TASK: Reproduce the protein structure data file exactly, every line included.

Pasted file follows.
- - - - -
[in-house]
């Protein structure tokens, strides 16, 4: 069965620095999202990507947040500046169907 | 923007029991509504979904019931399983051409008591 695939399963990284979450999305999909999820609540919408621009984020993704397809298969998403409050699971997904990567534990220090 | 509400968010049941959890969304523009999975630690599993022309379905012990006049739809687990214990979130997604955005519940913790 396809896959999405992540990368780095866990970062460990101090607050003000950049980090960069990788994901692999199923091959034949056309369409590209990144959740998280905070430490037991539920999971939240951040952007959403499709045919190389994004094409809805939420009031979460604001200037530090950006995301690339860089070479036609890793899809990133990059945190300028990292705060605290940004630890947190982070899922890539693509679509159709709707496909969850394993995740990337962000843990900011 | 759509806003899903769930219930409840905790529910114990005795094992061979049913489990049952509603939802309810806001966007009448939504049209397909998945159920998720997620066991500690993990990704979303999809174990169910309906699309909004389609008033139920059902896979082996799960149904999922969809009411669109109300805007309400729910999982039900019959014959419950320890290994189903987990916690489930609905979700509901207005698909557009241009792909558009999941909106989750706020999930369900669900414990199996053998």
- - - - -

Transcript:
[in-house]
């Protein structure tokens, strides 16, 4: 069965620095999202990507947040500046169907 | 923007029991509504979904019931399983051409008591 695939399963990284979450999305999909999820609540919408621009984020993704397809298969998403409050699971997904990567534990220090 | 509400968010049941959890969304523009999975630690599993022309379905012990006049739809687990214990979130997604955005519940913790 396809896959999405992540990368780095866990970062460990101090607050003000950049980090960069990788994901692999199923091959034949056309369409590209990144959740998280905070430490037991539920999971939240951040952007959403499709045919190389994004094409809805939420009031979460604001200037530090950006995301690339860089070479036609890793899809990133990059945190300028990292705060605290940004630890947190982070899922890539693509679509159709709707496909969850394993995740990337962000843990900011 | 759509806003899903769930219930409840905790529910114990005795094992061979049913489990049952509603939802309810806001966007009448939504049209397909998945159920998720997620066991500690993990990704979303999809174990169910309906699309909004389609008033139920059902896979082996799960149904999922969809009411669109109300805007309400729910999982039900019959014959419950320890290994189903987990916690489930609905979700509901207005698909557009241009792909558009999941909106989750706020999930369900669900414990199996053998």